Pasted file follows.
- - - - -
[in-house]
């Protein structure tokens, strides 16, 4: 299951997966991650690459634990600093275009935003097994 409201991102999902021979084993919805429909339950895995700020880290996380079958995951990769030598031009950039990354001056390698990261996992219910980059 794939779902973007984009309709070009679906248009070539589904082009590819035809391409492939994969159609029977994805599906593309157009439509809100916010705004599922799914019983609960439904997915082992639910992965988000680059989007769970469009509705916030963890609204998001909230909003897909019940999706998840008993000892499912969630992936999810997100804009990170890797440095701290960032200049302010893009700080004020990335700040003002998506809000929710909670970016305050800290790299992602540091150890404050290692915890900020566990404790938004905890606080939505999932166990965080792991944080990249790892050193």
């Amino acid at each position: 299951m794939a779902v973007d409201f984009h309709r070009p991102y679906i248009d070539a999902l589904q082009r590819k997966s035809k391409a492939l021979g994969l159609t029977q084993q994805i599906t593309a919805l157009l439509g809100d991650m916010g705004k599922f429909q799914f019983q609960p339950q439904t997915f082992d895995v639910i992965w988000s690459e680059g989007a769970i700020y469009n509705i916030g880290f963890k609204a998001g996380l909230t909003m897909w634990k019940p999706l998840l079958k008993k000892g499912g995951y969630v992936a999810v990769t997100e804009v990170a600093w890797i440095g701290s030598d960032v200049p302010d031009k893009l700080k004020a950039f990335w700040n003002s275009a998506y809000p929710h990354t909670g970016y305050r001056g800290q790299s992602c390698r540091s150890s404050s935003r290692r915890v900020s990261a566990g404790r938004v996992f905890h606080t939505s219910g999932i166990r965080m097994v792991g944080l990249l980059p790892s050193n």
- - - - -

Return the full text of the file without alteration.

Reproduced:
[in-house]
């Protein structure tokens, strides 16, 4: 299951997966991650690459634990600093275009935003097994 409201991102999902021979084993919805429909339950895995700020880290996380079958995951990769030598031009950039990354001056390698990261996992219910980059 794939779902973007984009309709070009679906248009070539589904082009590819035809391409492939994969159609029977994805599906593309157009439509809100916010705004599922799914019983609960439904997915082992639910992965988000680059989007769970469009509705916030963890609204998001909230909003897909019940999706998840008993000892499912969630992936999810997100804009990170890797440095701290960032200049302010893009700080004020990335700040003002998506809000929710909670970016305050800290790299992602540091150890404050290692915890900020566990404790938004905890606080939505999932166990965080792991944080990249790892050193």
């Amino acid at each position: 299951m794939a779902v973007d409201f984009h309709r070009p991102y679906i248009d070539a999902l589904q082009r590819k997966s035809k391409a492939l021979g994969l159609t029977q084993q994805i599906t593309a919805l157009l439509g809100d991650m916010g705004k599922f429909q799914f019983q609960p339950q439904t997915f082992d895995v639910i992965w988000s690459e680059g989007a769970i700020y469009n509705i916030g880290f963890k609204a998001g996380l909230t909003m897909w634990k019940p999706l998840l079958k008993k000892g499912g995951y969630v992936a999810v990769t997100e804009v990170a600093w890797i440095g701290s030598d960032v200049p302010d031009k893009l700080k004020a950039f990335w700040n003002s275009a998506y809000p929710h990354t909670g970016y305050r001056g800290q790299s992602c390698r540091s150890s404050s935003r290692r915890v900020s990261a566990g404790r938004v996992f905890h606080t939505s219910g999932i166990r965080m097994v792991g944080l990249l980059p790892s050193n």